Now that Camp, or the Retreat, or the Conference, is Over

There is a spiritual “high” that is often experienced toward the end of a church camp, retreat, or conference. A few days of solid Bible teaching, intentional fellowship, and extended personal time with the Lord has a way of making a believer’s heart full. “I wish I felt like this all of the time!” the Christian might even say.

But you won’t. You’re soon back home experiencing life as it was before you left. Work. House maintenance. Parenting. Appointments. Bills. Difficult decisions. It’s “back to reality.” And that’s actually the way it should be. It’s impossible to replicate, day after day, the camp/retreat/conference high. However, you didn’t have that experience for no reason. Those few days were meant to encourage you on for the Lord in the months and years ahead. But you’ll have to be intentional or you’ll lose the momentum quickly. 

What can you do to make the most of your experience after it’s all over? 

Have a thought out answer for, “How was it?”

You know the drill—you arrive home, and someone says, “How was the conference?” It was “good” you say. And that’s it. That’s it? No! Tell the person more. Encourage the person’s heart with how God worked in your heart. This will not only encourage the one asking, but it will help you as you relive the experience. Talking about our experiences with the Lord has a way of maintaining and even sometimes enflaming zeal. 

So perhaps on the final day, or on the car ride home, think about how you will respond to the “How was it?” question. Did the Lord do something in your life? Was there a message that was particularly moving? Did you see God do something powerful in someone else’s life? These are the kinds of things we should talk about once home. 

Talk to your leaders about what the Lord did.

Pastors want to know how their sheep are doing so that they can more carefully and helpfully watch over their souls (Acts 20:28; Heb 13:17). So if something significant transpired in your life, or among the group, tell them! Perhaps you were converted (how wonderful!). Maybe you are now thinking about a major change to your life in light of something your learned. It could be that you now believe the Lord wants you to serve in a new area of the church, or even the world. Take advantage of the pastor (or pastors) the Lord has given you. They will be delighted to talk and pray with you about these matters.  

Beware of distractions. 

I’ll only mention the most obvious “distraction” that most of us carry around in our pockets—a smartphone. I’m not about to tell you to get a flip phone, though maybe that would be an immeasurable blessing for some of us. I’m more concerned with what we do with our smartphone.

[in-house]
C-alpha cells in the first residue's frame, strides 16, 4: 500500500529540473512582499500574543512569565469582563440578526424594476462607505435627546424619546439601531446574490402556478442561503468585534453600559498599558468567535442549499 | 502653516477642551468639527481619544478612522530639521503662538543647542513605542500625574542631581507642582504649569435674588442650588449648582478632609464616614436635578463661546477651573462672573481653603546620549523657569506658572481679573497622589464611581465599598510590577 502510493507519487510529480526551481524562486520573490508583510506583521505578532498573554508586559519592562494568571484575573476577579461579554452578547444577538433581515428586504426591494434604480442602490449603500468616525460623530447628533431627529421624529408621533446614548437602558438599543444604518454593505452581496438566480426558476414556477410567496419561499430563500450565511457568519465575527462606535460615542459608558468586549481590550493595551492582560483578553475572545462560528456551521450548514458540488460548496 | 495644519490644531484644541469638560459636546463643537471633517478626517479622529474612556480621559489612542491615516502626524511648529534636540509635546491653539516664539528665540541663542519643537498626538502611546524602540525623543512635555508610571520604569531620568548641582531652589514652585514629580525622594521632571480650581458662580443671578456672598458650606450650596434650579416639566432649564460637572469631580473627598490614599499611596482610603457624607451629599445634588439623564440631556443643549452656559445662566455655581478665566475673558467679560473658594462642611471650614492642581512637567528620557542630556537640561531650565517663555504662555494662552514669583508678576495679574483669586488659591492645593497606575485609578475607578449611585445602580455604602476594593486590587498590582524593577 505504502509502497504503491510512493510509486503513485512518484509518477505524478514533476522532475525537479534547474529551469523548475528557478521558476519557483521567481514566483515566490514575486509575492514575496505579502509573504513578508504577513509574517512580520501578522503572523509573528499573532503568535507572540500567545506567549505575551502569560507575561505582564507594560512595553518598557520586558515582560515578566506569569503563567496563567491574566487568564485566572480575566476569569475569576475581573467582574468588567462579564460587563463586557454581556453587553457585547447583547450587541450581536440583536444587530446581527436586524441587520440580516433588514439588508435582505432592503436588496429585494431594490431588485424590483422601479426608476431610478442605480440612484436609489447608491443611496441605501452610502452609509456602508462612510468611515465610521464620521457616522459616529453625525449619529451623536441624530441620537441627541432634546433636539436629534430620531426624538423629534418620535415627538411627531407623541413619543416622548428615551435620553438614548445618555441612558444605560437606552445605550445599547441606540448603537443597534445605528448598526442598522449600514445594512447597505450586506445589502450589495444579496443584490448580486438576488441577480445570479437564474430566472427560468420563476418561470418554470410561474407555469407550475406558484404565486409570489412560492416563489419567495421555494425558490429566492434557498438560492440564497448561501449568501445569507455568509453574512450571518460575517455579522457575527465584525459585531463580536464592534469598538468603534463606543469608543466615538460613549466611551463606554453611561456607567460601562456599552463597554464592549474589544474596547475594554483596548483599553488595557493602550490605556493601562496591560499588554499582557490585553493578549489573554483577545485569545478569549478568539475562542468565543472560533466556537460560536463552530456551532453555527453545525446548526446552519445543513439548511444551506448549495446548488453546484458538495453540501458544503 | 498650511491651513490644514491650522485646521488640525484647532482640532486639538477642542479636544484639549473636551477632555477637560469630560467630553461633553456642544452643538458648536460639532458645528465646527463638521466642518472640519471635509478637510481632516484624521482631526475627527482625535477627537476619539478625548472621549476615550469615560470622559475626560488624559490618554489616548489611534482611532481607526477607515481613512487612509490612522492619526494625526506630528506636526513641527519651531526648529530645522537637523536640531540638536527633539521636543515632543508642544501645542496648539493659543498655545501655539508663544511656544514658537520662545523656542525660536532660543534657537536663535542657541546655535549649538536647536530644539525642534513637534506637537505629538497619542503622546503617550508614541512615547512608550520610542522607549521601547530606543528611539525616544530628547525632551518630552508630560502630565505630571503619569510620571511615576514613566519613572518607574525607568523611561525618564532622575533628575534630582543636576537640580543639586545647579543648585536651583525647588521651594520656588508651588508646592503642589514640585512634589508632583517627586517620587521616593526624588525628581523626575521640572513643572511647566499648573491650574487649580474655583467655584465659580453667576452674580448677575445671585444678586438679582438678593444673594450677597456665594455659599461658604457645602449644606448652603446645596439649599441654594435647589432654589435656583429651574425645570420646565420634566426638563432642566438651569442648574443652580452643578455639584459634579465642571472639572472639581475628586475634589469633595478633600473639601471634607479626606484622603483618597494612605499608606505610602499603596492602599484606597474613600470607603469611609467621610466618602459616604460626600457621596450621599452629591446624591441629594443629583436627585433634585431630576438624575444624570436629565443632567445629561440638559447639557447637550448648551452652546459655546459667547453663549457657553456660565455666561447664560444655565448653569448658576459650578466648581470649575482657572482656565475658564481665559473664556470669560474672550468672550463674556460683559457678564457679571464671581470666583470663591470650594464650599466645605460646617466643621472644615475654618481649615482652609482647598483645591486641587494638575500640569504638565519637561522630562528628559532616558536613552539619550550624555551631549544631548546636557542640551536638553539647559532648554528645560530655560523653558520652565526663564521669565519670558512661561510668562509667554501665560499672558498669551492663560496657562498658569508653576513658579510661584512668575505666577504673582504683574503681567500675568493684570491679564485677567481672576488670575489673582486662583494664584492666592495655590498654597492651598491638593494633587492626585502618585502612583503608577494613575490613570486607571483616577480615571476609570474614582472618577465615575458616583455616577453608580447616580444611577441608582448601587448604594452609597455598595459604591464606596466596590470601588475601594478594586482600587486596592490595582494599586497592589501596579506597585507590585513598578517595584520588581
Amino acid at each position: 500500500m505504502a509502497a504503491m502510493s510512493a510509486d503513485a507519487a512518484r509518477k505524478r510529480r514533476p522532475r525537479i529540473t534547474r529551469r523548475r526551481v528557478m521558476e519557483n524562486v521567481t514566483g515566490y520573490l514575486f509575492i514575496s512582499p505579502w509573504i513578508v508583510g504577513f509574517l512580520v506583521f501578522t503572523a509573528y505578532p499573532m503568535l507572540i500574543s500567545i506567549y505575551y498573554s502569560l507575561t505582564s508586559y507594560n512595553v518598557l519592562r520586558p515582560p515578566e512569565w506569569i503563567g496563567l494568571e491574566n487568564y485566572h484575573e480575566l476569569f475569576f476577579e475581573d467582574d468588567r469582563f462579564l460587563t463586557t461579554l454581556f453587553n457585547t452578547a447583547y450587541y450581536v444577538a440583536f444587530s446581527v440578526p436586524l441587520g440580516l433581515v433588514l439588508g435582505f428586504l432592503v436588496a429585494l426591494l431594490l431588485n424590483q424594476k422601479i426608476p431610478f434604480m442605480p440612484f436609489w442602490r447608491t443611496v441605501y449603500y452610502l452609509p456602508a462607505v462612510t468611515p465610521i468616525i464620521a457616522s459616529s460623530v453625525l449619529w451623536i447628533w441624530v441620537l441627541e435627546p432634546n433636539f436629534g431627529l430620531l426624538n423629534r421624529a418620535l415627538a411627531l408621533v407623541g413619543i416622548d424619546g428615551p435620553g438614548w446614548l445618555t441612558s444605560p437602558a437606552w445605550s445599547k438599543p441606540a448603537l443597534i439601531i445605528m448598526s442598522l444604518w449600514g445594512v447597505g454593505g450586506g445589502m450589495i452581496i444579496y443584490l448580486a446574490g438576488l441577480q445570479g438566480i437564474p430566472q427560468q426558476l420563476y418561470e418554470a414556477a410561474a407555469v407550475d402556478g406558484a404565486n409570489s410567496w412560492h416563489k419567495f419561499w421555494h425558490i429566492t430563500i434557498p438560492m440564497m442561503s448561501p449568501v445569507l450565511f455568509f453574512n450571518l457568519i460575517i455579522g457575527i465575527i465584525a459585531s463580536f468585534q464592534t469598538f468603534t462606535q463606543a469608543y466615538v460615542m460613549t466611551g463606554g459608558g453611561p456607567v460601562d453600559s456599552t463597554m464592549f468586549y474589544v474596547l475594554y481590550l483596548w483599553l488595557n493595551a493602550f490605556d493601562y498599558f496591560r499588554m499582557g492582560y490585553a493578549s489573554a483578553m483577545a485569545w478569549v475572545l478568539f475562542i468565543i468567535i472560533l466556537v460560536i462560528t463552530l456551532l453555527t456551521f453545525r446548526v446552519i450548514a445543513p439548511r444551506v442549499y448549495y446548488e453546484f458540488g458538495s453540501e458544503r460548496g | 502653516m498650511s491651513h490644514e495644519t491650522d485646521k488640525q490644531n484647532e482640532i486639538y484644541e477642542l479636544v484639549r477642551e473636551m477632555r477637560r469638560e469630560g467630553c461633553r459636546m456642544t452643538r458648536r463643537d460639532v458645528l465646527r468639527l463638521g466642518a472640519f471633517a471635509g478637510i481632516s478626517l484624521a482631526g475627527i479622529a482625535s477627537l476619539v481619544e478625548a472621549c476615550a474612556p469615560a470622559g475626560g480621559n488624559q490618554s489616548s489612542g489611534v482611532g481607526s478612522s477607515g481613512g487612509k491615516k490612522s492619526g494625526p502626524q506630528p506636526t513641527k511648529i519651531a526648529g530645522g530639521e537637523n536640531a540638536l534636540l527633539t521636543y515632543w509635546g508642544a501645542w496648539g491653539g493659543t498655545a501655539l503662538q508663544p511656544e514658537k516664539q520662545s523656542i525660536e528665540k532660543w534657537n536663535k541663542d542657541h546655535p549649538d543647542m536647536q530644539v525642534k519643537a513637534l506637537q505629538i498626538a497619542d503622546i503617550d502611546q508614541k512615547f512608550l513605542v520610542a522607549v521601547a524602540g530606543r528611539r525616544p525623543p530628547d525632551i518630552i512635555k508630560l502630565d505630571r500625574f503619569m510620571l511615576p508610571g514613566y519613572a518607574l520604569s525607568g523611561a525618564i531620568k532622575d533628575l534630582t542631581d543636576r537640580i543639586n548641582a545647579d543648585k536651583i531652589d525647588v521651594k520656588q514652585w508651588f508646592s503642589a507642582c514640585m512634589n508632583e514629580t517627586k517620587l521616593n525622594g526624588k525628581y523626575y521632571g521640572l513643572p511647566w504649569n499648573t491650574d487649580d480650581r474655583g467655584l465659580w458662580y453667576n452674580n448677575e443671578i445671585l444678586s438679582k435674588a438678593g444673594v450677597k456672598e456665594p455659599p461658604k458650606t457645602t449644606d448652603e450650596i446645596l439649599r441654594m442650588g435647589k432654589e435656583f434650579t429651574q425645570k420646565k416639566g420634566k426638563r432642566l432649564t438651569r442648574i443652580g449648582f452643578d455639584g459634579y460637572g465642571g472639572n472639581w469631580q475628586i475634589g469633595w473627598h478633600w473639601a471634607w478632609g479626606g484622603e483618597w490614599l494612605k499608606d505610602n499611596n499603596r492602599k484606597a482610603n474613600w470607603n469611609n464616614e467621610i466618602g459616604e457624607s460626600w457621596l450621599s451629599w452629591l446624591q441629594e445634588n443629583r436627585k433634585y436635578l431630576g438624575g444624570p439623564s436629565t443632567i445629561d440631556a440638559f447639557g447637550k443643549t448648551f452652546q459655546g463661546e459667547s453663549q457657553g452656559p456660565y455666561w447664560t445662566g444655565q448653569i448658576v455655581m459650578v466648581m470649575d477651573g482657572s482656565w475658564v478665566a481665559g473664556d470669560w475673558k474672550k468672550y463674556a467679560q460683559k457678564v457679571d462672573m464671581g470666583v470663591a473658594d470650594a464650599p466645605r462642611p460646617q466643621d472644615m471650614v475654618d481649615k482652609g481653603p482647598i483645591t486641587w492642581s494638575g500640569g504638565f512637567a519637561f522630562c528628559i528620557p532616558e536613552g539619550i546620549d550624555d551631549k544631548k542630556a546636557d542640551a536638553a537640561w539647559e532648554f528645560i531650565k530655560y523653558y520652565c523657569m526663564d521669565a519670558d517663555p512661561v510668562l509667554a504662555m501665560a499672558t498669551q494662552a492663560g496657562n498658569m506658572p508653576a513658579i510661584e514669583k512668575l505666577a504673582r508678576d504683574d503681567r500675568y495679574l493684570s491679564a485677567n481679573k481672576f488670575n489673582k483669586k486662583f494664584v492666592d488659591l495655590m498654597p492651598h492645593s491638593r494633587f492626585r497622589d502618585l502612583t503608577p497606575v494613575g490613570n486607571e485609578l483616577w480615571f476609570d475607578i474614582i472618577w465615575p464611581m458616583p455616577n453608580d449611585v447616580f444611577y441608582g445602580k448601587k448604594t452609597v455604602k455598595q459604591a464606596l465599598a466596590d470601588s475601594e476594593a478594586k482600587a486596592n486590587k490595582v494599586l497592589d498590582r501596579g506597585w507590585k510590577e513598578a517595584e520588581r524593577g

We are a culture engrossed in irrelevant pictures, posts, conversations, and stories on our multiple screens. It’s hard to imagine a better way for Satan to get your mind off of spiritual glories burning in your heart than by wooing you back to that world of trivialities. Isn’t it worth quitting something that, for you, is basically worthless and deadening? The devil hates what happened to you at camp. He despises the great teaching you heard at the conference. He’s on the prowl, seeking to devour you before that experience with God at the retreat turns into a lifelong pattern of grace-fueled obedience. And he might just be using that social media platform to destroy you. Get out before it’s too late, and fill in the time you’ll gain with life-giving habits like meditating on and memorizing Scripture.

Listen to a message again.

Was one of the sessions of teaching especially helpful for you? If it was recorded, go back and listen to it again. Better yet, listen with someone else (spouse? sibling? friend? someone who was there?). If you took notes, pull them out and follow along. Maybe just listen this time. Beforehand, ask the Lord to solidify the truth in your thinking. Afterwards, pray similarly, and if listening with someone else, talk about what you learned and what was most inspiring and clarifying. 

Right away, come out strong for Jesus. 

Perhaps this is the overarching idea that all of the previous strategies fall under. I actually heard something like this recently from a camp speaker in his final message to over 200 youth. He was urging them not to delay when they got home from camp. Did you come to Christ? Then follow him right away by being baptized and joining the church. Did you recommit yourself to a particular spiritual discipline? Then don’t hesitate—pray for God’s help, and get going immediately. 

When we ponder God’s love for us in his Son, how foolish and illogical it would be to delay coming out strong for Jesus, whether we are feeling a spiritual “high” or not.

Editor's Note: This post originally appeared at Bulletin Inserts.



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